While Paul makes a number of strong statements about the work of sisters in his writings, there can be no question that he respected, loved and honoured them and  prized their many contributions to ecclesial life,  for their names occur all through the brief report of his life that Luke has given us in the Book of Acts, and he refers to them frequently in his letters, particularly in the greetings with which he typically concludes, but also in other places.

The very first to appear in Paul’s life is Eunice, “a  certain woman, which was a Jewess, and believed”  (Acts 16:1). Eunice lived in Lystra, one of the cities  of Lycaonia, a province in central Asia where Paul and Barnabas had preached the gospel on their first  great missionary journey (14:6–23).

Lystra stood on an important east-west road, and Augustus had made it a Roman kolonia in 6 BC  to protect the lands to the west. Its citizens were a  curious blend of traditional peasants, still speaking  their Lycaonian language; cultured Greeks; retired  Roman soldiers, now become gentleman-farmers;  and the ubiquitous Jews, who had been deliberately  scattered across Asia two centuries earlier by the  Seleucid emperors because of their strong work ethic, commercial skills and international networks.

While preaching in Lystra Paul had healed a man born lame; the superstitious people had quickly  identified Barnabas and Paul as Zeus and Hermes, the chief of the gods and his messenger; the priest  of Zeus, seizing the moment, had endeavoured to lead the town in worship, and the two preachers  had barely succeeded in preventing the idolatry. The  people had been left confused and disappointed,  and the situation had been ripe for exploitation by  Jewish emissaries from Antioch and Iconium, who  insinuated that Paul was a deceiver with dangerous  powers, and persuaded the mob to stone him. Presuming him dead, they dragged him out of the  city, and left him to die.

The Jews of Asia were fanatical, and opposed  Paul bitterly. They had chased him out of Antioch.  They had planned to lynch him in Iconium. They  finally succeeded in Lystra. Later in Ephesus, he  would work for eighteen months “with many tears,  and temptations … by the lying in wait of the Jews”  (20:18–19) “from the first day” that he came into  the province of Asia. It was Asian Jews who spotted  him in the Temple in Jerusalem and set about to kill  him (21:27). Little wonder: for Paul had probably  belonged to “the synagogue of the Libertines, and  Cyrenians, and Alexandrians, and of them of Cilicia,  and of Asia” during his early days in Jerusalem  (6:9), and they would have felt his defection to  Christianity keenly as a great stain on their honour.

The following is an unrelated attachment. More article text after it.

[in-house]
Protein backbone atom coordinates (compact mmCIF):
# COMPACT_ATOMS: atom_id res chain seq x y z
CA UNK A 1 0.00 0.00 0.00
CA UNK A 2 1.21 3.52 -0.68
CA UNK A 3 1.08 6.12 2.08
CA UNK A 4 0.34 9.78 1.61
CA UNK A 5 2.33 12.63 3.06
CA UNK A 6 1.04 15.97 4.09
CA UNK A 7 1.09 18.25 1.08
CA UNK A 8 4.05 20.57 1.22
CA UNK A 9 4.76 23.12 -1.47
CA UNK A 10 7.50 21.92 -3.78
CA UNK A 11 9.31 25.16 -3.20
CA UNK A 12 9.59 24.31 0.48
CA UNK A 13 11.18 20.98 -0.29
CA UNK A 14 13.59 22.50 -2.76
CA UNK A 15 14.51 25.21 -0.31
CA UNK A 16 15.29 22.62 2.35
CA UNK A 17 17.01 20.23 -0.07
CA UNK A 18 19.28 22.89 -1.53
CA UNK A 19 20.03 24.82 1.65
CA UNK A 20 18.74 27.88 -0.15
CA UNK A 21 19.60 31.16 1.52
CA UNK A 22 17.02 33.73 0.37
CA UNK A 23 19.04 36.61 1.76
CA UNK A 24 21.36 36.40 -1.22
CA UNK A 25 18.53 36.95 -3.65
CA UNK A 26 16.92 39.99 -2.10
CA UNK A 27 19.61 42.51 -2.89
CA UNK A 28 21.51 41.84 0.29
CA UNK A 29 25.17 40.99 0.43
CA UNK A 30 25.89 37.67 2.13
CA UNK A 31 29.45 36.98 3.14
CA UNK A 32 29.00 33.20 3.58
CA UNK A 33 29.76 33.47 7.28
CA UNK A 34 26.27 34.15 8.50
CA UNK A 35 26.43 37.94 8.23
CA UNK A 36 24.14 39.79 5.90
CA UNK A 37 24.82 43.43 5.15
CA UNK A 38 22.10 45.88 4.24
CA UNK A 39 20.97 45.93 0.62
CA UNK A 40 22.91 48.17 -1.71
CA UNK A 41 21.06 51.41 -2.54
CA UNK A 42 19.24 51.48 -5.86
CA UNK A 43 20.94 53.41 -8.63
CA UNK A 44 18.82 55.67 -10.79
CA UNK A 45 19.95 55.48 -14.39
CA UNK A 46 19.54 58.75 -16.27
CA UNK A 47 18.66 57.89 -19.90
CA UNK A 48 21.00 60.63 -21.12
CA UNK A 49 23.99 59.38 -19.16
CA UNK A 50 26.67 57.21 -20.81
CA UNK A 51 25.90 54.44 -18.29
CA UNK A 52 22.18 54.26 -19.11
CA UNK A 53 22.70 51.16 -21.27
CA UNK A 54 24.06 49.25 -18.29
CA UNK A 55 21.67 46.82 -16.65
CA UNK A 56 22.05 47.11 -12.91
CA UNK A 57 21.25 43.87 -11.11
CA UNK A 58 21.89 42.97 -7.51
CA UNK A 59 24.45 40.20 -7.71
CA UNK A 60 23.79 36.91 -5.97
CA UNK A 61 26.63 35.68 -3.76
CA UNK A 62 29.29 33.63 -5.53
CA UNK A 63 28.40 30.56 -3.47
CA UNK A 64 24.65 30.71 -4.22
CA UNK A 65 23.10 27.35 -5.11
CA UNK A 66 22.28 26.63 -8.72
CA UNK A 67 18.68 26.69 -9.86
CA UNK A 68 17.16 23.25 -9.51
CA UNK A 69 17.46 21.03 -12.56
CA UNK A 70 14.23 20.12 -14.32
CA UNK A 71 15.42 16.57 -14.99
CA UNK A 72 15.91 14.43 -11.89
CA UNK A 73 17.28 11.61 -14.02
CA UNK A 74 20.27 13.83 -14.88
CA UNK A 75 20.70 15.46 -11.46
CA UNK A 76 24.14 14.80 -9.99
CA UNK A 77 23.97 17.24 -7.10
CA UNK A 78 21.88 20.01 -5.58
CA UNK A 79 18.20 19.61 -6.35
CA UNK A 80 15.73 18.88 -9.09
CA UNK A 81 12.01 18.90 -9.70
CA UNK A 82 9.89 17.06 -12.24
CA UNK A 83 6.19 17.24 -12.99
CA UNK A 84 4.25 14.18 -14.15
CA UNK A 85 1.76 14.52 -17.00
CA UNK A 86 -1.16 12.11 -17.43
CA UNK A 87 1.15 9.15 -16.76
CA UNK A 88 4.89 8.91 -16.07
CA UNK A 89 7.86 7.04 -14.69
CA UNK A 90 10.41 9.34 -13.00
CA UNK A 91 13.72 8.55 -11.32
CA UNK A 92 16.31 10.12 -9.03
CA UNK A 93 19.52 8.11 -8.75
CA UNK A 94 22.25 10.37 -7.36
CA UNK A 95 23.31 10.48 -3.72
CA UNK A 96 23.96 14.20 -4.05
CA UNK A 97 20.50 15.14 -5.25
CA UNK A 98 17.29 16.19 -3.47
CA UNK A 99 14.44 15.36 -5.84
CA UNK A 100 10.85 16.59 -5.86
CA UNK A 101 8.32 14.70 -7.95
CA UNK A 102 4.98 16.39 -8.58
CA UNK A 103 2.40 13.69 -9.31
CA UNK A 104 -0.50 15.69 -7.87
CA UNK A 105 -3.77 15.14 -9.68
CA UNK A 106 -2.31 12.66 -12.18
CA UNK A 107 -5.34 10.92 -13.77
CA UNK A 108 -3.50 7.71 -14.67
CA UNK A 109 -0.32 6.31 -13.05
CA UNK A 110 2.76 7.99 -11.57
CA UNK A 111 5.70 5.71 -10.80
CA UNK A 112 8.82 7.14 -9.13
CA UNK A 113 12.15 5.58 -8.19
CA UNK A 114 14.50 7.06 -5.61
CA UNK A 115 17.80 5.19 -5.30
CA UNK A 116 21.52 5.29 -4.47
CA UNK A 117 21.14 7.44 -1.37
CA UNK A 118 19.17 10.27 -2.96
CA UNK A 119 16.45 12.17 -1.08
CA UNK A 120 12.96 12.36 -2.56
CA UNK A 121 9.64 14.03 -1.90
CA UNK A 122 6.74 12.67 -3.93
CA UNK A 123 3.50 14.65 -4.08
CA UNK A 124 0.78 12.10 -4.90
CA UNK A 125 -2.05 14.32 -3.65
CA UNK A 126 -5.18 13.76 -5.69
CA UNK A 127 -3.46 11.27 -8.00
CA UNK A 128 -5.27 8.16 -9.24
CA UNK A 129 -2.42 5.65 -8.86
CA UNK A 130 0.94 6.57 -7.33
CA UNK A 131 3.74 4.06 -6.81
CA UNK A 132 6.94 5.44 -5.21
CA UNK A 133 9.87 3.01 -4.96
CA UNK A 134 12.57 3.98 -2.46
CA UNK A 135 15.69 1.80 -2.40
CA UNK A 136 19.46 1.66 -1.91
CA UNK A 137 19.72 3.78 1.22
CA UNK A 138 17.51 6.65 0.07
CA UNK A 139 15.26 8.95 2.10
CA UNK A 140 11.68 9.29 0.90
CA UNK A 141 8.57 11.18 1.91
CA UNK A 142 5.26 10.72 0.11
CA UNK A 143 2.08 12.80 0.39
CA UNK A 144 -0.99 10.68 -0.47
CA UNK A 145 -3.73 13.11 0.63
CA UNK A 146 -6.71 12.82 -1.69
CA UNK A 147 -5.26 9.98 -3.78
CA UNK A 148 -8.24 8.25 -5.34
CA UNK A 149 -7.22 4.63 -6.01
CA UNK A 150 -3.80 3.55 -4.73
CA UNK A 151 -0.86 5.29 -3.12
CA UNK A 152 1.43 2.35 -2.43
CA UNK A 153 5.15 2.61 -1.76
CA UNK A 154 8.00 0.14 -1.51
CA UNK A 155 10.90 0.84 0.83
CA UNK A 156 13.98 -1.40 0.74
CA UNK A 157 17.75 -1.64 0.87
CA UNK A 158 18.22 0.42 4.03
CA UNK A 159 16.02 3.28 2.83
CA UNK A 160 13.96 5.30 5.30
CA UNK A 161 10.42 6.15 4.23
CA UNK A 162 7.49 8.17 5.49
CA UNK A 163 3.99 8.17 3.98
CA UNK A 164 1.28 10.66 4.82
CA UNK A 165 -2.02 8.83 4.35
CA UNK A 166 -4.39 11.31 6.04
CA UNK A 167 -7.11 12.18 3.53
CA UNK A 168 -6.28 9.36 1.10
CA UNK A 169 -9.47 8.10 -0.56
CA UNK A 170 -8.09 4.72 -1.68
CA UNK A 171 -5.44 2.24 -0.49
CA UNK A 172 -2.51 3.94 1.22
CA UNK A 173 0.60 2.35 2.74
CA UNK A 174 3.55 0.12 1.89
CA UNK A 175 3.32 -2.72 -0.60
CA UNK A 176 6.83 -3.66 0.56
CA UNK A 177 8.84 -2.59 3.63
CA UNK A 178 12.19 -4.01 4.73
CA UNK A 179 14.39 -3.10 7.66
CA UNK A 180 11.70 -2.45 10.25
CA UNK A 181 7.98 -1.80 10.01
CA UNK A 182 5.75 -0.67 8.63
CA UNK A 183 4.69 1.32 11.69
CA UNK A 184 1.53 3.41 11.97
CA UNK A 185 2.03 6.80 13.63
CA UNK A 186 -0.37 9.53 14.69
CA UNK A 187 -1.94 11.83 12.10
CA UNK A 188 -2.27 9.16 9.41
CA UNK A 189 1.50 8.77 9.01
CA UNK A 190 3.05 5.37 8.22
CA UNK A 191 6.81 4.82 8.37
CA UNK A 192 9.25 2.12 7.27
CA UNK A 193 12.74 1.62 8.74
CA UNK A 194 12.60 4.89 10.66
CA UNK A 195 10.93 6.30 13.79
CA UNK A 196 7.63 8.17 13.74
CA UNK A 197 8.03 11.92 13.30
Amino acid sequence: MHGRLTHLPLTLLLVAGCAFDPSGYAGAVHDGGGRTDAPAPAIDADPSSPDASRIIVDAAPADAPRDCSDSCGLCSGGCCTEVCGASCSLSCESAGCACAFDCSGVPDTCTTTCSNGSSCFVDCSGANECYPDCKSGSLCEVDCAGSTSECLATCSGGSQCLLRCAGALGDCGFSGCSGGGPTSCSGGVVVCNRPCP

It is telling that it was Jews from Antioch and  Iconium who descended on Lystra and engineered  the mob violence. It appears that the Jewish  community in Lystra itself was relatively small and  lacked influence. They made no move against Paul,  and are not blamed for what happened. All the  trouble is laid at the feet of the visitors.

“A certain woman, which was a Jewess, and believed”

Eunice was a Jewess, but she was married to a Greek,  of whom we know nothing, not even his name. Her  situation is possibly another indication that Lystra’s Jewish community was small and isolated. It is never  wise to marry out of the faith; and Paul’s instruction  is, “only in the Lord” (1 Cor 7:39). Her mother Lois was also Jewish.

How challenging it must have been for them, caught between two different perspectives! As  Jewish women they would have endorsed Paul’s emphatic rejection of the local idolatrous cult, and  his argument that the character of the one true God  had been presented to them in the good seasons year upon year. They were clearly drawn to his message, that in Jesus Christ God had fulfilled the promises to the fathers, fulfilled the types and shadows of the Law, and held out forgiveness of sins and salvation  to those who would believe and repent ahead of the day of judgment and His kingdom. But Jews had come from other towns to work behind the scenes  and stir up the Lycaonian townspeople against Paul!

The women “fully knew” what Paul had suffered  (2 Tim 3:10–11), a term that suggests they had been eyewitnesses of the mob violence inflicted on  Paul. They saw through the outward professions  of orthodoxy from their fellow Jews to the inward  malevolence that inspired these enemies of the  gospel, and they decisively rejected their spirit.  Eunice and Lois became believers.

Timothy, their son and grandson, also became a  disciple, “well reported of by the brethren that were  at Lystra” and even those who were at Iconium, 30  km to the north (Acts 16:1–2). When Paul came by  Lystra on his second missionary journey with Silas,  he was so impressed with Timothy that he desired to  take him with them. It was no light thing for Paul  to take an assistant, when we consider how strong  had been his prejudice against Mark at the outset  of this journey! But the sisters had done their work  very well. Eunice might not have circumcised her  son, but she had circumcised his heart, which was  the true circumcision that Moses had sought from  Israel so long before (Deut 10:16; 30:6).

As Paul would later challenge the Jews: “shall  not uncircumcision which is by nature, if it fulfil the  law, judge thee, who by the letter and circumcision  dost transgress the law? For he is not a Jew, which  is one outwardly; neither is that circumcision, which  is outward in the flesh: But he is a Jew, which is  one inwardly; and circumcision is that of the heart,  in the spirit, and not in the letter; whose praise is  not of men, but of God” (Rom. 2:27–29). Timothy  was the real thing; and in fact his name means,  ‘Honoured by God’.

An unfeigned faith

Paul remembered and commended Lois and Eunice  for two principal things. First, he remembered  the “unfeigned faith” that dwelled first in Lois (2  Tim 1:5): she had communicated that faith to her  daughter; and Eunice had instilled it in her son, Timotheus, in turn.